Projects per year
Organophosphate pesticides (OPs) are known to inhibit acetylcholine esterase (AChE), a critical effect used to establish health-based guidance values. This study developed a combined in vitro–in silico approach to predict AChE inhibition by the OP profenofos in rats and humans. A physiologically based kinetic (PBK) model was developed for both species. Parameter values for profenofos conversion to 4-bromo-2-chlorophenol (BCP) were derived from in vitro incubations with liver microsomes, liver cytosol, and plasma from rats (catalytic efficiencies of 1.1, 2.8, and 0.19 ml/min/mg protein, respectively) and humans (catalytic efficiencies of 0.17, 0.79, and 0.063 ml/min/mg protein, respectively), whereas other chemical-related parameter values were derived using in silico calculations. The rat PBK model was evaluated against literature data on urinary excretion of conjugated BCP. Concentration-dependent inhibition of rat and human AChE was determined in vitro and these data were translated with the PBK models to predicted dose-dependent AChE inhibition in rats and humans in vivo. Comparing predicted dose-dependent AChE inhibition in rats to literature data on profenofos-induced AChE inhibition revealed an accurate prediction of in vivo effect levels. Comparison of rat predictions (BMDL10 of predicted dose–response data of 0.45 mg/kg bw) and human predictions (BMDL10 of predicted dose–response data of 0.01 mg/kg bw) suggests that humans are more sensitive than rats, being mainly due to differences in kinetics. Altogether, the results demonstrate that in vivo AChE inhibition upon acute exposure to profenofos was closely predicted in rats, indicating the potential of this novel approach method in chemical hazard assessment.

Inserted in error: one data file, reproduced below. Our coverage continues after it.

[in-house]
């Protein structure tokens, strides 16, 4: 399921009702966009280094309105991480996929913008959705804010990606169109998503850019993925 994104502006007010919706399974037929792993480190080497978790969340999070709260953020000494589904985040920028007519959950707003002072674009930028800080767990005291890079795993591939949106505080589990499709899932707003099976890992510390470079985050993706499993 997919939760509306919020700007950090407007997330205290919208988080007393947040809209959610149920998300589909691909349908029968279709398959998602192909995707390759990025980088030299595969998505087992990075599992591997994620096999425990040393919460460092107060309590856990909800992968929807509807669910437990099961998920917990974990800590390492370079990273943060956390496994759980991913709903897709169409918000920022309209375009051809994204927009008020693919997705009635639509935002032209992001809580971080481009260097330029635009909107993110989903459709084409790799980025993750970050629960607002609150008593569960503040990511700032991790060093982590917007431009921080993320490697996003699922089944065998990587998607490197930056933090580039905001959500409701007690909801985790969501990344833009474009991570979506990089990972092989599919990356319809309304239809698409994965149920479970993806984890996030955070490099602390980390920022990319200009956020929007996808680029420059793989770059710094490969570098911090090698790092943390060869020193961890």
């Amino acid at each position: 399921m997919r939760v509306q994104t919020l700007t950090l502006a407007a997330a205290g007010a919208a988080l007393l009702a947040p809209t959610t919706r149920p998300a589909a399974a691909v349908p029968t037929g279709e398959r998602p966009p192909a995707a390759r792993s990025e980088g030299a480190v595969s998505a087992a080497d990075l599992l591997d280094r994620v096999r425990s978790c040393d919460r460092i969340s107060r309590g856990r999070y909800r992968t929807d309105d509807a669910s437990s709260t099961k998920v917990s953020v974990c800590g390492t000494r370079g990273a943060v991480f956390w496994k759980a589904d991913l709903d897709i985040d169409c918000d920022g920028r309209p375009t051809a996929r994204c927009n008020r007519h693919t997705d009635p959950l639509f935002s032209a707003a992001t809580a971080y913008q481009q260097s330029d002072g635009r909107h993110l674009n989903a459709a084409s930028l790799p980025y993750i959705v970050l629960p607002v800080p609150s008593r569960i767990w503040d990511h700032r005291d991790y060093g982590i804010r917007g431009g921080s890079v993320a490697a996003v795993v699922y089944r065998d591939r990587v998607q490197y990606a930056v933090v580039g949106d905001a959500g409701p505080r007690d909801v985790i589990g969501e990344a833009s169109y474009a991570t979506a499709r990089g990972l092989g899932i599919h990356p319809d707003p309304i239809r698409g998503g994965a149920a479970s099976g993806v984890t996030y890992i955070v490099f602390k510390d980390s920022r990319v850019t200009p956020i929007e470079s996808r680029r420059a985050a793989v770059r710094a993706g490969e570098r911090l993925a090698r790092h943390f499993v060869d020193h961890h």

- Acetylcholinesterase (AChE) inhibition
- Novel approach method (NAM)
- Organophosphate pesticides (OPs)
- Physiologically based kinetic (PBK) modeling
- Reverse dosimetry